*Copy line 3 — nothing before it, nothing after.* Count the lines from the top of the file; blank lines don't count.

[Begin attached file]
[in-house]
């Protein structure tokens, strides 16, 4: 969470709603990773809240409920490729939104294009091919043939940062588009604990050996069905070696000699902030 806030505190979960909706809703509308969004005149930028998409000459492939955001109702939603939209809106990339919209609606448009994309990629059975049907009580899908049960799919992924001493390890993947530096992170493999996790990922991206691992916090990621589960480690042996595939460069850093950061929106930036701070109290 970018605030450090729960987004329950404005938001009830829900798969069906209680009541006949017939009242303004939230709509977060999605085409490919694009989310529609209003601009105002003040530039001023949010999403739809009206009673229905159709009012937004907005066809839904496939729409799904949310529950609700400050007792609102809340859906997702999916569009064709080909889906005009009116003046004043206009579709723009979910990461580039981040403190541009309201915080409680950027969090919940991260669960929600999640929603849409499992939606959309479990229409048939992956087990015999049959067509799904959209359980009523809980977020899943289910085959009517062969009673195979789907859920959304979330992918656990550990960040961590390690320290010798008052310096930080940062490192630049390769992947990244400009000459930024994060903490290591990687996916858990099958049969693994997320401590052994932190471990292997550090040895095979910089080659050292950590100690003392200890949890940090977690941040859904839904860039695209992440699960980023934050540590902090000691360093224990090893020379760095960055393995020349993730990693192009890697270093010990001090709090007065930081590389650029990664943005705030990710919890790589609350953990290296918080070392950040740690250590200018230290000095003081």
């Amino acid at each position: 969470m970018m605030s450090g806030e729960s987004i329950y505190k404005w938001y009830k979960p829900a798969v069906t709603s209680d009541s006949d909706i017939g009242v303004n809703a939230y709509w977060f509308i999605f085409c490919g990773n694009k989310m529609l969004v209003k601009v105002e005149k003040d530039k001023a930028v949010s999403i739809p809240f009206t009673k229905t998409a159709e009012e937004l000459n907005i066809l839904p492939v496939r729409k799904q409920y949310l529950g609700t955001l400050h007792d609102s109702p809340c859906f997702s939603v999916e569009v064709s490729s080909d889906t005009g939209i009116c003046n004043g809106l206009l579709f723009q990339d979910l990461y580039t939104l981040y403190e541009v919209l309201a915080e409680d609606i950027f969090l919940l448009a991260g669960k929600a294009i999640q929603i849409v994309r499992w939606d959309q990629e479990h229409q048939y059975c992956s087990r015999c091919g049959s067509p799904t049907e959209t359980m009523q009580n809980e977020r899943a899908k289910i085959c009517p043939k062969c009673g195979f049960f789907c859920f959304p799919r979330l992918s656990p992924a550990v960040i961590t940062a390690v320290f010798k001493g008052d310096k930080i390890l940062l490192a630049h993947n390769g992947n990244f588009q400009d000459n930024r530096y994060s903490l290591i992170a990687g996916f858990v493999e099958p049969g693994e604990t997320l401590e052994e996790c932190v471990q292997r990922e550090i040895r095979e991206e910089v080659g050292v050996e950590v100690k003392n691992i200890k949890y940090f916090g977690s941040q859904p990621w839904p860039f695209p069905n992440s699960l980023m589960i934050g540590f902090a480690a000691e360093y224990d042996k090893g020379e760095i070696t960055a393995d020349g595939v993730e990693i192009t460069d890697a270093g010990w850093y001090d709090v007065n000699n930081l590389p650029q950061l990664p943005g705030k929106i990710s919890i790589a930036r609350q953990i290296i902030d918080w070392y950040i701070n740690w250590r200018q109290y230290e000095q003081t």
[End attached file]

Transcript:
């Amino acid at each position: 969470m970018m605030s450090g806030e729960s987004i329950y505190k404005w938001y009830k979960p829900a798969v069906t709603s209680d009541s006949d909706i017939g009242v303004n809703a939230y709509w977060f509308i999605f085409c490919g990773n694009k989310m529609l969004v209003k601009v105002e005149k003040d530039k001023a930028v949010s999403i739809p809240f009206t009673k229905t998409a159709e009012e937004l000459n907005i066809l839904p492939v496939r729409k799904q409920y949310l529950g609700t955001l400050h007792d609102s109702p809340c859906f997702s939603v999916e569009v064709s490729s080909d889906t005009g939209i009116c003046n004043g809106l206009l579709f723009q990339d979910l990461y580039t939104l981040y403190e541009v919209l309201a915080e409680d609606i950027f969090l919940l448009a991260g669960k929600a294009i999640q929603i849409v994309r499992w939606d959309q990629e479990h229409q048939y059975c992956s087990r015999c091919g049959s067509p799904t049907e959209t359980m009523q009580n809980e977020r899943a899908k289910i085959c009517p043939k062969c009673g195979f049960f789907c859920f959304p799919r979330l992918s656990p992924a550990v960040i961590t940062a390690v320290f010798k001493g008052d310096k930080i390890l940062l490192a630049h993947n390769g992947n990244f588009q400009d000459n930024r530096y994060s903490l290591i992170a990687g996916f858990v493999e099958p049969g693994e604990t997320l401590e052994e996790c932190v471990q292997r990922e550090i040895r095979e991206e910089v080659g050292v050996e950590v100690k003392n691992i200890k949890y940090f916090g977690s941040q859904p990621w839904p860039f695209p069905n992440s699960l980023m589960i934050g540590f902090a480690a000691e360093y224990d042996k090893g020379e760095i070696t960055a393995d020349g595939v993730e990693i192009t460069d890697a270093g010990w850093y001090d709090v007065n000699n930081l590389p650029q950061l990664p943005g705030k929106i990710s919890i790589a930036r609350q953990i290296i902030d918080w070392y950040i701070n740690w250590r200018q109290y230290e000095q003081t």